ual lineages in the past 1 generations, that distinguish a sampled sequence [from their ancestors t generations back, is Poisson distributed with mean
pt, regardless of these other factors. This property of the constantrate neutral mutation process will be
3 exploded in the following way. Let Ttot denote the sum of the lengths of
the branches of the genealogy of a sample. As discussed in the previous aragraph, S, the number of mutations on the genealogy, given Tm, is
Poxsson distributed with mean uTmt. Once the distribution of Tm, is
determined under a particular model, the distribution of S can easily be
obtained. For example, if the ﬁrst two moments of Tm are determined, “then the first two moments of S can be calculated using properties of
compound distributions as: As will be discussed in great detail in the following pages, the statistical
properties of genealogies depend on such factors as population size,
geographic structure and the presence of selectively maintained alleles.
That properties of genealogies should depend on these demographic
properties is obvious, because actual genealogies depend on who had
offspring and who did not, who migrated and to where, and whose
offspring bore selectively important mutations. It should also be clear that
strictly neutral mutations — mutations that have not and will not affect
ﬁtness — should have no affect on the genealogies of random samples.
This is because, by deﬁnition, neutral mutations do not affect the number
of offspring or tendency to migrate of individuals bearing those mutations.
That being the case, we can study the properties of genealogies without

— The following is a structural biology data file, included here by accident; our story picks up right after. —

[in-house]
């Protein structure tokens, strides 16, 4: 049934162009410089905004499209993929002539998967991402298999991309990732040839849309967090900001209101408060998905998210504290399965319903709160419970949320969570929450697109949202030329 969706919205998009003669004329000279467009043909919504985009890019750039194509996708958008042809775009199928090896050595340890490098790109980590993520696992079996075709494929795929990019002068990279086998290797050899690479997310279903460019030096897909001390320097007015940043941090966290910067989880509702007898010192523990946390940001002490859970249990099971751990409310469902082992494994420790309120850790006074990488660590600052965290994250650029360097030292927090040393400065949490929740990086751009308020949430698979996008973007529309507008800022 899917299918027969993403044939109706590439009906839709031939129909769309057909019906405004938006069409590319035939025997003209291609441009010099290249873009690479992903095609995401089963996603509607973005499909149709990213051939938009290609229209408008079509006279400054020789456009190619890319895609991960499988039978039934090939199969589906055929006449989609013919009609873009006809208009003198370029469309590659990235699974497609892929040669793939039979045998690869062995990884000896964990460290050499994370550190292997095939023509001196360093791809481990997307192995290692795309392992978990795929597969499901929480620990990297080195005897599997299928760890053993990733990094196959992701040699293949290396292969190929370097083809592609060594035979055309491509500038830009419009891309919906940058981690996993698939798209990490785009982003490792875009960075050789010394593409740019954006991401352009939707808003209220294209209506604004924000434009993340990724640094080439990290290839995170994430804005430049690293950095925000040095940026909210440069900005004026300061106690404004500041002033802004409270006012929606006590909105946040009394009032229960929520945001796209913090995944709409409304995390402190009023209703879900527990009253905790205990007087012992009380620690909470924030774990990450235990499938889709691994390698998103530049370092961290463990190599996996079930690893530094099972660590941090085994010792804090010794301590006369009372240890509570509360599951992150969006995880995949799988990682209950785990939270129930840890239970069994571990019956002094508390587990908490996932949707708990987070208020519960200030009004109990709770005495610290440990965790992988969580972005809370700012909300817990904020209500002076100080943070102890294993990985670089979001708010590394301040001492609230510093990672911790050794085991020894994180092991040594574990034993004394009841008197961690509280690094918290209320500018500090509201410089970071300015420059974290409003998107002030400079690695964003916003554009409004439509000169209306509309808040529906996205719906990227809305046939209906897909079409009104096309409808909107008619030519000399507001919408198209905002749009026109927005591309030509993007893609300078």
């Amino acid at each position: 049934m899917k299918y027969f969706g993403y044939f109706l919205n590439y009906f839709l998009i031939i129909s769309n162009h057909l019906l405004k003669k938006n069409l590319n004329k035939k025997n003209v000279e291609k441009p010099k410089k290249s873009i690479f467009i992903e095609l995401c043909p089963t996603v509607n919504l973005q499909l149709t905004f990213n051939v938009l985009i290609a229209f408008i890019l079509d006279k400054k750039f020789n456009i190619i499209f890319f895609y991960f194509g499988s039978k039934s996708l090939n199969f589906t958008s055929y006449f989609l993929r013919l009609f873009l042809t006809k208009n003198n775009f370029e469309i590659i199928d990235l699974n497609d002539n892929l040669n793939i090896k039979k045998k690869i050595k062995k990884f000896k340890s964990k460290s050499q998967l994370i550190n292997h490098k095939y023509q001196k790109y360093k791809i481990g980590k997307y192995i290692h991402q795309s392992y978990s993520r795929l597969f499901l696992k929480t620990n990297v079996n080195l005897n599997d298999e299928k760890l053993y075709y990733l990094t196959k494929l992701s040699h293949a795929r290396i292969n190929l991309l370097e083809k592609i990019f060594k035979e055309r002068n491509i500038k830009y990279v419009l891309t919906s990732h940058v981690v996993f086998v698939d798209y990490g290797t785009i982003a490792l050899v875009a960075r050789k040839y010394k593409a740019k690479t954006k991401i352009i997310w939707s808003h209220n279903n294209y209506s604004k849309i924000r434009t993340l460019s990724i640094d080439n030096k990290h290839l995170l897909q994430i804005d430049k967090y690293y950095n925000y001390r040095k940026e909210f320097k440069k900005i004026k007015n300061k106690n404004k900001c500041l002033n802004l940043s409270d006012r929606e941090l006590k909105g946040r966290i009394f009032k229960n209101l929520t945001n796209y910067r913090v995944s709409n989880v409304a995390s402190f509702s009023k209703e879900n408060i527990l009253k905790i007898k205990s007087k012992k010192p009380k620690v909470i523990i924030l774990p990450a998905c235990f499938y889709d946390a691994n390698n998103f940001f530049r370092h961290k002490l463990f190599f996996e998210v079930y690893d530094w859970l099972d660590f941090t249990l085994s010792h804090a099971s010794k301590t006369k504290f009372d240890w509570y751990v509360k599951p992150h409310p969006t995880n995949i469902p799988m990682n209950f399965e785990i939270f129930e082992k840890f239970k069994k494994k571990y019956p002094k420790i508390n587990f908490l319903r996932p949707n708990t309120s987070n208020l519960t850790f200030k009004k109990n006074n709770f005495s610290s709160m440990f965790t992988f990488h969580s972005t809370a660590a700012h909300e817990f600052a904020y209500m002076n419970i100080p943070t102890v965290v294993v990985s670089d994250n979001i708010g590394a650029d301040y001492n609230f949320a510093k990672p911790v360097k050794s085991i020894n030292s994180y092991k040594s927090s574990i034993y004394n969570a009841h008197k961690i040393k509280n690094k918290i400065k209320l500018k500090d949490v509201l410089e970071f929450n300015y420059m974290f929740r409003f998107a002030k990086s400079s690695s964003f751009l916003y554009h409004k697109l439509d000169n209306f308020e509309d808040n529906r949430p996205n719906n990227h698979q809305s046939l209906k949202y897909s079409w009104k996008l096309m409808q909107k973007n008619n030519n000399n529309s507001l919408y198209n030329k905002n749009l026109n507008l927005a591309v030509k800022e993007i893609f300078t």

regard to a speciﬁc mutation model for neutral variants. So, for example,
the statistical properties of genealogies do not depend on whether neutral
mutations are more frequently transitions than tranversions or whether
an inﬁnitesite, ﬁnitesite or infiniteallele model is most appropriate. Of
course, the statistical properties of our inferences about the genealogical
process are likely to depend strongly on the mutation process. For exam
ple, if the neutral mutation rate is very low, all the sequences in a sample
may be identical and we could get no information about the genealogy of
the sample. With the neutral mutation process that we will consider, each offspring
differs from its parent at the locus under consideration by a Poisson
distributed number of mutations. The mean number of mutations, u, will be assumed constant, independent of genotype, population size and time. E( S) = HE( Tm) (1)
The mutations are assumed to occur independently in different individuals and different generations. This mutation model will be referred to as ‘ and the constantrate neutral mutation process. This is the standard neutral mutation model (Kimura 1983; Watterson 1975). Under these assump Var(S) = “Eamd + pL2 V3f(Tmi) (2) tions, mutations accumulate along lineages in an inexorable fashion inde _
pendent of, for example, population size or selection events at linked loci.
Given t, the number of generations since the most recent common ancestor
of two sampled homologous sequences, S, the number of mutations that
have occurred in the descent to the two descendent sequences, is Poisson
distributed with mean Zut. When t is a random quantity, the mean and
the variance — in fact all the moments of S ~ are determined by the
moments of t assuming the constantrate neutral mutation process. To emphasize this point, consider a population that at time 0 is com
pletely homozygous at a locus at which only neutral mutations occur.
After I generations of evolution, one examines the sequence at the locus :
in a single randomly selected individual. Under the mutation scheme we _ Reiterating, under the models that we will consider, the properties of
genealogies do not depend on the neutral mutation process, and therefore
can be studied without precise speciﬁcation of the neutral mutation pro
cess, For example, we can study the statistical properties of Ttot without